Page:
The history of this place made me think, but I’ve never regretted visiting it. So what are your thoughts on this place?


  1. Wow! Sometimes, you can say that a place is beautiful or awesome and then you get to read the story of how it came to be and you get stumped. Hats off to the people and their faith. Despite being trampled over like that, they stood back up.


  2. I have never heard of the Hill of Crosses. Interesting history to say the least. It definitively makes you think, no matter where you stand on the subject of faith and religion.


  3. Such a fascinating history of that beautiful and yet solemn place. I really love the fact that the people rebelled and still wanted to display their faith in the face of oppression.

    Liked by 1 person

  4. Such a moving story about the strong will of the people of Lithuania. My heart goes out to all Lithuanians.


  5. Wow. I was left speechless. The civilians of Lithuania demonstrated so much courage and tenacity for the sake of their faith and their loved ones. Very admirable. And it goes to show that if you’re passionate about something/someone, oppression will not prevail. It must have been a melancholic sight…but a profound one all the same. Thanks for sharing, nicely written and captivating images! (Chinedu, bloggers united)


  6. To miejsce zdecydowani robi wrażenie, choć rzeczywiście dużo tu smutku, rozmyślań i nostalgii. Super, że piszesz po angielsku, wielki szacun!!


  7. This is such a powerful testament to the faith of the people of Lithuania. They were not deterred by the danger of going up the hill and putting up these crosses, despite the area being guarded by the military.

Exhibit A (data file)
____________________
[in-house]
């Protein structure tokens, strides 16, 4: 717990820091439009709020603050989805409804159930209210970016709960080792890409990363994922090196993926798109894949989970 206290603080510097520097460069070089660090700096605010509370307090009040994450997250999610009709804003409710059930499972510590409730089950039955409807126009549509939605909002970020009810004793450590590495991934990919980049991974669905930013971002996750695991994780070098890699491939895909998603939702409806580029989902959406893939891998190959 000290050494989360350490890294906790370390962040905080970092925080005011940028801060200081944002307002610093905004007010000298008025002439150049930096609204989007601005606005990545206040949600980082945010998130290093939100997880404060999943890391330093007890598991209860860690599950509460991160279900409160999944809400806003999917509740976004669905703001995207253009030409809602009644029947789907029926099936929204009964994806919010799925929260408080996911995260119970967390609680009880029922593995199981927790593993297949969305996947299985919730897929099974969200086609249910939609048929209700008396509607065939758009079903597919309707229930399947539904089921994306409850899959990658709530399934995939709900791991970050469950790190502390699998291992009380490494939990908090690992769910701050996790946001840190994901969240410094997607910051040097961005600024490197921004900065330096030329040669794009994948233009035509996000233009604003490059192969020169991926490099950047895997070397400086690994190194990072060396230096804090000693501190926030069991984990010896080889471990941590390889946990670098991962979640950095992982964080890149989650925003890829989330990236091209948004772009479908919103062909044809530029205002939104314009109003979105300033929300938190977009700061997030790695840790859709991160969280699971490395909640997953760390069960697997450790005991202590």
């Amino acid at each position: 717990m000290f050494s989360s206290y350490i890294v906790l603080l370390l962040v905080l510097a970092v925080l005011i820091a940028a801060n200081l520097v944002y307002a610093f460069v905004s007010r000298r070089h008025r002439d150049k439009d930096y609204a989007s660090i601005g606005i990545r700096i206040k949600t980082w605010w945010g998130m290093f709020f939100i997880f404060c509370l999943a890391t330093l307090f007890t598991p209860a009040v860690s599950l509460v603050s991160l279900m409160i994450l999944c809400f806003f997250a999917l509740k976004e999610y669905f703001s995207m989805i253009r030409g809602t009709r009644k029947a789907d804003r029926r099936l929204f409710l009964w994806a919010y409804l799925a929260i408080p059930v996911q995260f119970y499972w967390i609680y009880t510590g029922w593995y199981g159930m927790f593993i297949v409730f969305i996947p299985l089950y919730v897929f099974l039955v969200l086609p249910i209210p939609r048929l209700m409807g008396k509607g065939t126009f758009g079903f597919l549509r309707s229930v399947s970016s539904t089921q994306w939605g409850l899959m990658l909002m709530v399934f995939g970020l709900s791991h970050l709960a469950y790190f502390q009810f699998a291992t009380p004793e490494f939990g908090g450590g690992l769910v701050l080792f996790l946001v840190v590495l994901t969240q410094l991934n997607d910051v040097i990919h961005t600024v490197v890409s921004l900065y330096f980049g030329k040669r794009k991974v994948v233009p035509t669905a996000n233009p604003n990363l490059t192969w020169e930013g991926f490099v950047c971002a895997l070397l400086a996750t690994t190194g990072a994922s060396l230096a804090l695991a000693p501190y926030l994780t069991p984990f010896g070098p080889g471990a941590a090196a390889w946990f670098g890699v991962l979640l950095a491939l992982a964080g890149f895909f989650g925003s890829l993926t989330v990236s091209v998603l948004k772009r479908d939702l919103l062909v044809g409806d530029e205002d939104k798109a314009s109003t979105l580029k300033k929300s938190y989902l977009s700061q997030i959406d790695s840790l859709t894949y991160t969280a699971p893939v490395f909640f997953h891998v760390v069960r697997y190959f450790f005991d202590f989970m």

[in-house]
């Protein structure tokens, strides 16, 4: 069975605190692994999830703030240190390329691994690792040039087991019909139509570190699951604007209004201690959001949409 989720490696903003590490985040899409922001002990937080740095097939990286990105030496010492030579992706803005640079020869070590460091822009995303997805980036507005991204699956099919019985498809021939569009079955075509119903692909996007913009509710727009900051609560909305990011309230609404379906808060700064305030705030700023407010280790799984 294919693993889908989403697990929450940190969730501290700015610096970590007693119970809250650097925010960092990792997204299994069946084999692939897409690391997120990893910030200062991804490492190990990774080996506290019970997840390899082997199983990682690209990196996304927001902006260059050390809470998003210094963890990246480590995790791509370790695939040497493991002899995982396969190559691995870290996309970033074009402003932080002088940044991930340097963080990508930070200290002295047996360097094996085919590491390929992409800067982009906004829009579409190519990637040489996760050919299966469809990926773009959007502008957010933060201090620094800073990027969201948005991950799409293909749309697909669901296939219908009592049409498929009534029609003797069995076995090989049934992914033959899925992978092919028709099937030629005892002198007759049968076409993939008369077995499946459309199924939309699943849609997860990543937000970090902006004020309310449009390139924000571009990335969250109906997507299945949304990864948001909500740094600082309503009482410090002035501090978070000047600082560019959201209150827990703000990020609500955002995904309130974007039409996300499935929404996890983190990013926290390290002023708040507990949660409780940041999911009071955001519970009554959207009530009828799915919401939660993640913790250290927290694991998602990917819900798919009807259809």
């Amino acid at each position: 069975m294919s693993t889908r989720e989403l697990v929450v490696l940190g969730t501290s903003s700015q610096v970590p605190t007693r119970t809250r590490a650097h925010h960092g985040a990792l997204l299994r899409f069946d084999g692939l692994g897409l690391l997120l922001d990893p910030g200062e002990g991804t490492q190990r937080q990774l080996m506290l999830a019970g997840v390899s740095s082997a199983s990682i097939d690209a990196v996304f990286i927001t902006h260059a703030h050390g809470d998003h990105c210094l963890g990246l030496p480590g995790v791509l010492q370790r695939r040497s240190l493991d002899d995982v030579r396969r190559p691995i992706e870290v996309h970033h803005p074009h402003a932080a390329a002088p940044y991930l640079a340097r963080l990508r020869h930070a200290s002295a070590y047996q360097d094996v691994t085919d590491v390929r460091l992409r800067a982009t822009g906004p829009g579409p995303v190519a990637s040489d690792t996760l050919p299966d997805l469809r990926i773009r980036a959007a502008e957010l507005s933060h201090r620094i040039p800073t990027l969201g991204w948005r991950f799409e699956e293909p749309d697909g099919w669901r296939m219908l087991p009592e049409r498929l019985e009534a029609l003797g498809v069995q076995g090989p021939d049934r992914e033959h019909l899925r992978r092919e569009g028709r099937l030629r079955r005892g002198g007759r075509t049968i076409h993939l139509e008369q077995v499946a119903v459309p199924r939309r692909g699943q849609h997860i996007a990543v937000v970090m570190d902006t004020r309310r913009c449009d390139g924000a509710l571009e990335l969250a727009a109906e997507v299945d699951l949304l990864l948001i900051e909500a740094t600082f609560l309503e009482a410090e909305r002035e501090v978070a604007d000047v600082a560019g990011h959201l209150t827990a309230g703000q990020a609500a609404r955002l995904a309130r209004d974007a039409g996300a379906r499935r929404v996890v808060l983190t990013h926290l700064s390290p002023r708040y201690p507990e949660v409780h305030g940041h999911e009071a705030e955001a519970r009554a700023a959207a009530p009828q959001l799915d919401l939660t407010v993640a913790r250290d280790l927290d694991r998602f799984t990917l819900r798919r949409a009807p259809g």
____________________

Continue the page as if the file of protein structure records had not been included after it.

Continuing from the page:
8. Nothing can destroy faith even if it has faced a lot of judgments and challenges through the years. I admire the people who have fought through it all and finally won. I bet this place is enlightening!


  9. Wow! This may sound ignorant but it looks like a place from one of the scenes in Vikinngs. I had no idea it was real!


  10. I am not religious but I do think that is an interesting insight into history and how the uprising prevented people from putting religious symbols on their loved ones fallen graves. It does seem quite morbid but fascinating nevertheless I think.

    Liked by 1 person

  11. I am not religious at all however for me it was like paying respect to all those people who died and they are being remembered there. But i wouldn’t force anyone to go there. Thank you for visiting


  12. I’ve never been here! I am not religious but this looks crazy! Not sure if I am freaked out or want to go and take photos aha